One day cancer patients may be able to get a full course of radiation therapy in less than a second instead of undergoing treatment over the course of several weeks. Researchers at the University of Pennsylvania have taken the first steps to make this a reality.
In a new relationship published today in the International Journal of Radiation Oncology, Biology and PhysicsPenn's team describes in detail the use of proton radiation to generate the dosage needed to theoretically give a cancer patient the entire radiotherapy cycle in one quick treatment.
It is an experimental paradigm known as Flash radiation therapy, and could represent a radical change for the world of oncology in the future. In this study, the researchers also found that Flash radiation therapy has the same effect on tumors as traditional photon radiation. In addition, it saves healthy tissues thanks to the shorter exposure time.
"It is the first time that someone has published results that demonstrate the feasibility of using protons and not electrons", said the senior author of the study James M. Metz.
Metz noted that other research teams have generated similar doses using electrons, which do not penetrate deep enough into the body to be clinically useful as a cancer treatment for internal cancers.
Other groups have tried the conventional photon approach, but currently available treatment devices do not have the ability to generate the necessary dosage.
This study shows that, with technical modifications, the accelerators currently available for protons can obtain Flash doses with the current biological effects.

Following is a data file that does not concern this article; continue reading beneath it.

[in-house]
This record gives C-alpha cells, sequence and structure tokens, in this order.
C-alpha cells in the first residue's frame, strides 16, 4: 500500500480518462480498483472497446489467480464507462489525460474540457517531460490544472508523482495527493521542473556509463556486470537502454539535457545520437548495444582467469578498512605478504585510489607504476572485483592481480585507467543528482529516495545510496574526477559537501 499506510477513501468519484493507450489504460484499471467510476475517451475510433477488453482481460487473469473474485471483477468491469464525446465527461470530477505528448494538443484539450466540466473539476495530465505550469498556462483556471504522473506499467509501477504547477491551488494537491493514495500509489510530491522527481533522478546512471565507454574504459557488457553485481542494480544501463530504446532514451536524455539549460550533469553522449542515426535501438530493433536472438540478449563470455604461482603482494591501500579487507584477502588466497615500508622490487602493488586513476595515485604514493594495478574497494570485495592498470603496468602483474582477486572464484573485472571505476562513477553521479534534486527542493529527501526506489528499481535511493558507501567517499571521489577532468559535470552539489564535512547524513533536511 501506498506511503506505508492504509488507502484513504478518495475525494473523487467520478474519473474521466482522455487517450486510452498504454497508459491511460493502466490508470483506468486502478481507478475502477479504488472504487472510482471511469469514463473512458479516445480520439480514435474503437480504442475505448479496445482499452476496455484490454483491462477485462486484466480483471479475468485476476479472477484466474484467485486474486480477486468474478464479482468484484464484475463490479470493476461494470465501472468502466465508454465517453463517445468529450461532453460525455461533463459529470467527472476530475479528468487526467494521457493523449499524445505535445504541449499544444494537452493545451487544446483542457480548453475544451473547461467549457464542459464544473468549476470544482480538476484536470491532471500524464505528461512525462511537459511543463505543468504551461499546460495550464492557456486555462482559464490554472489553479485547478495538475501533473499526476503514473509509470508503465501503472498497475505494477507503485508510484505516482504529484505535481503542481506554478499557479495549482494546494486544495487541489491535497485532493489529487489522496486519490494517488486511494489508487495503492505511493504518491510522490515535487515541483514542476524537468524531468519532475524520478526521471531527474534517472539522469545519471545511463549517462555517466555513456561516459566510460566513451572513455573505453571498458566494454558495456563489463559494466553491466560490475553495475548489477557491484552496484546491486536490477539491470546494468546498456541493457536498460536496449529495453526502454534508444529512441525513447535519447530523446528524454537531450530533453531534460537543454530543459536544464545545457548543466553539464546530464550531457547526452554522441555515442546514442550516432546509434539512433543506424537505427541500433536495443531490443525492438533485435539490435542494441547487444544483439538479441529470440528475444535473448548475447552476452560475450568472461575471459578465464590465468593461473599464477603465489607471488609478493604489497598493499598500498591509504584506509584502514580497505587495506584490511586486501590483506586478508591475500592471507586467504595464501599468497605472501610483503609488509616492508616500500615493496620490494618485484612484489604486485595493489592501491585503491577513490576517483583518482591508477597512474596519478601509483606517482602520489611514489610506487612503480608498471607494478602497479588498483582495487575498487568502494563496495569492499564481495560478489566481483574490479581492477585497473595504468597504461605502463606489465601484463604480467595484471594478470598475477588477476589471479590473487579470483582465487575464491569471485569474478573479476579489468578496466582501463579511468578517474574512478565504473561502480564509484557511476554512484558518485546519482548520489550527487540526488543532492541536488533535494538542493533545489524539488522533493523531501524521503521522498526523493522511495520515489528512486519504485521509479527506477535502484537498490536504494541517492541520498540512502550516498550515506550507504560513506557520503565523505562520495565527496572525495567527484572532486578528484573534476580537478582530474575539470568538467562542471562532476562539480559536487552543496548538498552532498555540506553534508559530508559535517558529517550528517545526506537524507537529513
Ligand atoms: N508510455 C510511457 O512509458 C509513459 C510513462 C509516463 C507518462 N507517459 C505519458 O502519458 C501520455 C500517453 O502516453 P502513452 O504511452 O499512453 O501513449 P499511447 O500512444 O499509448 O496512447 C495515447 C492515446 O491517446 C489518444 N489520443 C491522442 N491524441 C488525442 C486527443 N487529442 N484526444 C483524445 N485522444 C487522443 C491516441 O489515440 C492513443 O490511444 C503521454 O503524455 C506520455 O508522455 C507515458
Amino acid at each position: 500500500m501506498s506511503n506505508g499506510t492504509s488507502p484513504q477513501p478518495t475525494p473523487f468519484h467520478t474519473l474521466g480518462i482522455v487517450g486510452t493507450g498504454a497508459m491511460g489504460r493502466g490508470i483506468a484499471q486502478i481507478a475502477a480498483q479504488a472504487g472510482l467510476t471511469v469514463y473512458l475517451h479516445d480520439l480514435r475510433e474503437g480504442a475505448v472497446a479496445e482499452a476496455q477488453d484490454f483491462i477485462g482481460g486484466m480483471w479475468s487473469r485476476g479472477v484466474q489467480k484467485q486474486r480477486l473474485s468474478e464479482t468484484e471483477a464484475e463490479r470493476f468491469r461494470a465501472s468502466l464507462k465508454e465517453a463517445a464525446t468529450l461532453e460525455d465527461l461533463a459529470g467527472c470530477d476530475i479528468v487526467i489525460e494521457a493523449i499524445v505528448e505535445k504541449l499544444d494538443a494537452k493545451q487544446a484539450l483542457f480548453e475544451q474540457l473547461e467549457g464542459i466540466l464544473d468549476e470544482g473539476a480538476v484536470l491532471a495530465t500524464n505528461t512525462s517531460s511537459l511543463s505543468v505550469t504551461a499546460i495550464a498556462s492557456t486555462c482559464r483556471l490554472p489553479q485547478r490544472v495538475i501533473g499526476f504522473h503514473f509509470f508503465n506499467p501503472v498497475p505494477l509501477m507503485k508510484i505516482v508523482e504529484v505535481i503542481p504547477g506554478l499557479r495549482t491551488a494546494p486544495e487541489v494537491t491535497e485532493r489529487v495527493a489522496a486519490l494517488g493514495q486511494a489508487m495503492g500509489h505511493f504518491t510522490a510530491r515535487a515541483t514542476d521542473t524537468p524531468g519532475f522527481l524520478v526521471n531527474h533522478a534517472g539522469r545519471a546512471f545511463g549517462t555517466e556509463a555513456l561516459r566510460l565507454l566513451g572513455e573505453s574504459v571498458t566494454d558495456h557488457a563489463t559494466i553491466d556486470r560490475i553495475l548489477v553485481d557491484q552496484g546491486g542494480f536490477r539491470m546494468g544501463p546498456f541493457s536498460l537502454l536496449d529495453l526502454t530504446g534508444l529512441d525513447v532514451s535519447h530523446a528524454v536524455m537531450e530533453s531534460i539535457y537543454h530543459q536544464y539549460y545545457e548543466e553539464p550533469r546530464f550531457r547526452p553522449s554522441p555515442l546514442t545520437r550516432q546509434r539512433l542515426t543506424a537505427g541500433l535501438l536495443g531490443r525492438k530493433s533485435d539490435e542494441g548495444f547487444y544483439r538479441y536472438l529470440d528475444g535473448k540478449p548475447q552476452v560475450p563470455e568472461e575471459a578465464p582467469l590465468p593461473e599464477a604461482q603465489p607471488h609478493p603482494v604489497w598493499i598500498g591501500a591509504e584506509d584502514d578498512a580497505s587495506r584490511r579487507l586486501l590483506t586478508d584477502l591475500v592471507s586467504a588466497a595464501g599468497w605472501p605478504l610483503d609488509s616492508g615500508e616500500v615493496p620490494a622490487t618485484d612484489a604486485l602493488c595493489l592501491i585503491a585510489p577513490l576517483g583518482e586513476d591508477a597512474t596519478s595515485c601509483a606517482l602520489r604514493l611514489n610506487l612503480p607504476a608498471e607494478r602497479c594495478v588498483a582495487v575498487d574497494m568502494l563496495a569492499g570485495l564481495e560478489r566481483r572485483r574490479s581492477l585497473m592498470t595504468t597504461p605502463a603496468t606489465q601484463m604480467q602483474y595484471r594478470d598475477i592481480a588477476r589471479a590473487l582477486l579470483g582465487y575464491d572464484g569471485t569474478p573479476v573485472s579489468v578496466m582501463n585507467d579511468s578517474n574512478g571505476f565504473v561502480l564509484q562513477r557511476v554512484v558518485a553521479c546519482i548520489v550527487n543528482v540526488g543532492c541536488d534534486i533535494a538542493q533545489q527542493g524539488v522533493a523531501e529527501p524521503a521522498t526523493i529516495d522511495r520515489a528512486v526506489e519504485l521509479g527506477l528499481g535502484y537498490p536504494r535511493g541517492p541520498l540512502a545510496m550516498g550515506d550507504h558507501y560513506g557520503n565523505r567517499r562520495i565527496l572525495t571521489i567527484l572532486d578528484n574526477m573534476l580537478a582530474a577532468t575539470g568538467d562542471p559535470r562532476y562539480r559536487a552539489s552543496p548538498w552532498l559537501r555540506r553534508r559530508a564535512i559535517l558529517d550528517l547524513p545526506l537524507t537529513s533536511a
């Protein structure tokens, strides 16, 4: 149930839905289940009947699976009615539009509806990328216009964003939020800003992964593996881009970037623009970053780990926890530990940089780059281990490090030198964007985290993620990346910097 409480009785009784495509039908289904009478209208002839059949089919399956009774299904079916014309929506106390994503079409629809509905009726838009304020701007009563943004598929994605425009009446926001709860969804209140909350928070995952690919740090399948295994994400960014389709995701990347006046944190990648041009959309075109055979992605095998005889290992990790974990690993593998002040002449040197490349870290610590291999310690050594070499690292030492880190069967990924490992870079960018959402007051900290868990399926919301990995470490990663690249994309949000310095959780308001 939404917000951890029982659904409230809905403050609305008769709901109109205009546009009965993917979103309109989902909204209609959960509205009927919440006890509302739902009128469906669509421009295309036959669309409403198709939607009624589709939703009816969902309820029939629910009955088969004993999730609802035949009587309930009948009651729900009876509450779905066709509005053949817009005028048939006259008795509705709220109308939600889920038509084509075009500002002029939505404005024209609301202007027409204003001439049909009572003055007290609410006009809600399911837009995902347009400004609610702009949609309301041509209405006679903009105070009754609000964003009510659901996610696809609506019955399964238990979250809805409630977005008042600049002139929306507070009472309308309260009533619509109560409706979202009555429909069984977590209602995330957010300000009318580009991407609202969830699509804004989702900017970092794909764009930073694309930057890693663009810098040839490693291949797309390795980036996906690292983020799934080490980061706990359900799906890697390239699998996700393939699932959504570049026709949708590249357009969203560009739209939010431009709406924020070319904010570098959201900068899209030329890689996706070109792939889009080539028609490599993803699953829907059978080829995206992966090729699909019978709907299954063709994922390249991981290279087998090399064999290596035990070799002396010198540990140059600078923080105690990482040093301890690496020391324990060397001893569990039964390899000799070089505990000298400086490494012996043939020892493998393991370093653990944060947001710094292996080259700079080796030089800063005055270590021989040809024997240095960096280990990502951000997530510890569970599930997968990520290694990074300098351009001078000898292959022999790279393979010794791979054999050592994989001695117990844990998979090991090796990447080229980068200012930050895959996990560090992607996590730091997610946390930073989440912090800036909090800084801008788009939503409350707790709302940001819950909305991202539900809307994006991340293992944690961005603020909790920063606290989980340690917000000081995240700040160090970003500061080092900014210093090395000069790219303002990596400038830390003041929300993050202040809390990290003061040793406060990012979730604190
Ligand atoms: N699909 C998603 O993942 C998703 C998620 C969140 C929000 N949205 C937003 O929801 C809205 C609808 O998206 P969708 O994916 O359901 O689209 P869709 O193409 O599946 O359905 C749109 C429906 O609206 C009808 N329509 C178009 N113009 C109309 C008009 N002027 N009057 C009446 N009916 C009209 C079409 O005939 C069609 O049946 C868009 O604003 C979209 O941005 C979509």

Flash radiation therapy, the stages of development
The key to Penn's team was the ability to generate the dose with protons. Here too, researchers had to specifically develop the tools needed to effectively and accurately measure radiation doses, because standard detectors were quickly saturated due to high radiation levels. It is thanks to the Roberts Proton Therapy Center, which includes a dedicated research room to carry out experiments like these, that it was possible to experiment with Flash radiation therapy.
“We were able to develop specialized systems in the research room to generate Flash doses. An activity that we simply could not carry out with a more traditional search configuration "he said Metz.
The researchers said they are already starting to optimize the way Flash radiation therapy will be used. First for clinical trials, and then to translate the skill from the research room into a clinical space.
The definitive step? Designing the Flash radiation therapy system for hospitals.